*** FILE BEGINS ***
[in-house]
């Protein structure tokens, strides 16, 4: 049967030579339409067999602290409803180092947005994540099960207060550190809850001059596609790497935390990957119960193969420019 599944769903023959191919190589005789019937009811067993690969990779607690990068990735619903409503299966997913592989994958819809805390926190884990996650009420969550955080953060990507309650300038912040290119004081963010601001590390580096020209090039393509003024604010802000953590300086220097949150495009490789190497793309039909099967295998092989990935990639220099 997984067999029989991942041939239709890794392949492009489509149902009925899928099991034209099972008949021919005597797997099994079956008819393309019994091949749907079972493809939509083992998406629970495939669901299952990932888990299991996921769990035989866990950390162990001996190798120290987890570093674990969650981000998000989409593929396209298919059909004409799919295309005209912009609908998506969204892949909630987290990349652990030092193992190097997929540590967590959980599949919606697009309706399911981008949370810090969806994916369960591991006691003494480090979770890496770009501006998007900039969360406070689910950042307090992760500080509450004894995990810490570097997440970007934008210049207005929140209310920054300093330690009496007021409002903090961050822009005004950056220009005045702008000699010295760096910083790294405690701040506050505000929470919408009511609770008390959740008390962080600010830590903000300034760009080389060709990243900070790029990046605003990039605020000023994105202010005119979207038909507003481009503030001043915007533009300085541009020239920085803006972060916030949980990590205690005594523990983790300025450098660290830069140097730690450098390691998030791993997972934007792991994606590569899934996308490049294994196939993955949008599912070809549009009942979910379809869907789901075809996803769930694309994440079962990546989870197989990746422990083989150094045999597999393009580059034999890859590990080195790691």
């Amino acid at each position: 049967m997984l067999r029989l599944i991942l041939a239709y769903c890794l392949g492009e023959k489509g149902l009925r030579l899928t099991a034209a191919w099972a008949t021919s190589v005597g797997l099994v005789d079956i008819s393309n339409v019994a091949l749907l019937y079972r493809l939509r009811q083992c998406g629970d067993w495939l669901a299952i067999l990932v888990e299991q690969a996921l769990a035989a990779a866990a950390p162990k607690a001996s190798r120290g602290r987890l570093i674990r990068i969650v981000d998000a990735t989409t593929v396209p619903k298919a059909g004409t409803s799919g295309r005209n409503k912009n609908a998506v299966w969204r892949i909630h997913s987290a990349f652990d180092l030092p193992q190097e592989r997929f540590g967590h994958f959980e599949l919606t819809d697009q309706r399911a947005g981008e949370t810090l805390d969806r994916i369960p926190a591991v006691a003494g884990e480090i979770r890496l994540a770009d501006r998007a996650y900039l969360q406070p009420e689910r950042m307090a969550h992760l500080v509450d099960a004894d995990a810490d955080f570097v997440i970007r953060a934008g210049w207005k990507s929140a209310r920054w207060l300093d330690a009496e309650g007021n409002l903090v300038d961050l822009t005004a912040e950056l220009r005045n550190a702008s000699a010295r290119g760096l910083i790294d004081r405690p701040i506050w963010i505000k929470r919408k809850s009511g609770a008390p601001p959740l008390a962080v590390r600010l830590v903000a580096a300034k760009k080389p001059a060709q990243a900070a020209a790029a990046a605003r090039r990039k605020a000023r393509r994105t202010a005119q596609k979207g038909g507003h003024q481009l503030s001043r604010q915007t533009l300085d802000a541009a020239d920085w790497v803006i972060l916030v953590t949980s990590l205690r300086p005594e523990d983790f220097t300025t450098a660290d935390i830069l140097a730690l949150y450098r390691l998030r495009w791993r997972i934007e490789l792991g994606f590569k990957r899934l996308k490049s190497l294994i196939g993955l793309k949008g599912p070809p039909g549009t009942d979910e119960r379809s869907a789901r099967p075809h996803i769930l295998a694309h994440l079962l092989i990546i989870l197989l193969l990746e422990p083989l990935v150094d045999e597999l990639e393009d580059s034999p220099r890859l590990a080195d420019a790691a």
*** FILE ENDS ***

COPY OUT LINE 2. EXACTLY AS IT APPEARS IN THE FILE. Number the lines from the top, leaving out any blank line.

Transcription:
């Protein structure tokens, strides 16, 4: 049967030579339409067999602290409803180092947005994540099960207060550190809850001059596609790497935390990957119960193969420019 599944769903023959191919190589005789019937009811067993690969990779607690990068990735619903409503299966997913592989994958819809805390926190884990996650009420969550955080953060990507309650300038912040290119004081963010601001590390580096020209090039393509003024604010802000953590300086220097949150495009490789190497793309039909099967295998092989990935990639220099 997984067999029989991942041939239709890794392949492009489509149902009925899928099991034209099972008949021919005597797997099994079956008819393309019994091949749907079972493809939509083992998406629970495939669901299952990932888990299991996921769990035989866990950390162990001996190798120290987890570093674990969650981000998000989409593929396209298919059909004409799919295309005209912009609908998506969204892949909630987290990349652990030092193992190097997929540590967590959980599949919606697009309706399911981008949370810090969806994916369960591991006691003494480090979770890496770009501006998007900039969360406070689910950042307090992760500080509450004894995990810490570097997440970007934008210049207005929140209310920054300093330690009496007021409002903090961050822009005004950056220009005045702008000699010295760096910083790294405690701040506050505000929470919408009511609770008390959740008390962080600010830590903000300034760009080389060709990243900070790029990046605003990039605020000023994105202010005119979207038909507003481009503030001043915007533009300085541009020239920085803006972060916030949980990590205690005594523990983790300025450098660290830069140097730690450098390691998030791993997972934007792991994606590569899934996308490049294994196939993955949008599912070809549009009942979910379809869907789901075809996803769930694309994440079962990546989870197989990746422990083989150094045999597999393009580059034999890859590990080195790691």